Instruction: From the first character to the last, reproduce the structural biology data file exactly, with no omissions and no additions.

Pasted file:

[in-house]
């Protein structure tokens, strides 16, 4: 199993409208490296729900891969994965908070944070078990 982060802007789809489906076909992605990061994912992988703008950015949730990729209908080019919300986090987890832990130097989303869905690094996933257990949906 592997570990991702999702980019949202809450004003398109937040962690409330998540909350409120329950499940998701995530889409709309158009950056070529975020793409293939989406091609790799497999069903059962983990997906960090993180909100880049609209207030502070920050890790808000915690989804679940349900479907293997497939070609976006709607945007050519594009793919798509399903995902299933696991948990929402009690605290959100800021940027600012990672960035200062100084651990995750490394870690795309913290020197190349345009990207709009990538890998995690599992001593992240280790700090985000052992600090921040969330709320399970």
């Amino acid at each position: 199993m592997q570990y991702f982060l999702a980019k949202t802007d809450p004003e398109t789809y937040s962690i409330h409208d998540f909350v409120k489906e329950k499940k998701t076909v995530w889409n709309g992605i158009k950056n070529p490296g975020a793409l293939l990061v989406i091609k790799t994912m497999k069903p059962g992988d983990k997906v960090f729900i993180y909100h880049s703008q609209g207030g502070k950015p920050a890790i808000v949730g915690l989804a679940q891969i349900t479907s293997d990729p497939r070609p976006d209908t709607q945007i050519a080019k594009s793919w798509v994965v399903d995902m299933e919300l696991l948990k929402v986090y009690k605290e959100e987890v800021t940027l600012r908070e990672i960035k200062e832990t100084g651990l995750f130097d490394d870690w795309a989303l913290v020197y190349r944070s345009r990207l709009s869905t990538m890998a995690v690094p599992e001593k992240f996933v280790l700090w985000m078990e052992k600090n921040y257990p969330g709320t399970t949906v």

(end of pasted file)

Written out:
[in-house]
């Protein structure tokens, strides 16, 4: 199993409208490296729900891969994965908070944070078990 982060802007789809489906076909992605990061994912992988703008950015949730990729209908080019919300986090987890832990130097989303869905690094996933257990949906 592997570990991702999702980019949202809450004003398109937040962690409330998540909350409120329950499940998701995530889409709309158009950056070529975020793409293939989406091609790799497999069903059962983990997906960090993180909100880049609209207030502070920050890790808000915690989804679940349900479907293997497939070609976006709607945007050519594009793919798509399903995902299933696991948990929402009690605290959100800021940027600012990672960035200062100084651990995750490394870690795309913290020197190349345009990207709009990538890998995690599992001593992240280790700090985000052992600090921040969330709320399970």
């Amino acid at each position: 199993m592997q570990y991702f982060l999702a980019k949202t802007d809450p004003e398109t789809y937040s962690i409330h409208d998540f909350v409120k489906e329950k499940k998701t076909v995530w889409n709309g992605i158009k950056n070529p490296g975020a793409l293939l990061v989406i091609k790799t994912m497999k069903p059962g992988d983990k997906v960090f729900i993180y909100h880049s703008q609209g207030g502070k950015p920050a890790i808000v949730g915690l989804a679940q891969i349900t479907s293997d990729p497939r070609p976006d209908t709607q945007i050519a080019k594009s793919w798509v994965v399903d995902m299933e919300l696991l948990k929402v986090y009690k605290e959100e987890v800021t940027l600012r908070e990672i960035k200062e832990t100084g651990l995750f130097d490394d870690w795309a989303l913290v020197y190349r944070s345009r990207l709009s869905t990538m890998a995690v690094p599992e001593k992240f996933v280790l700090w985000m078990e052992k600090n921040y257990p969330g709320t399970t949906v």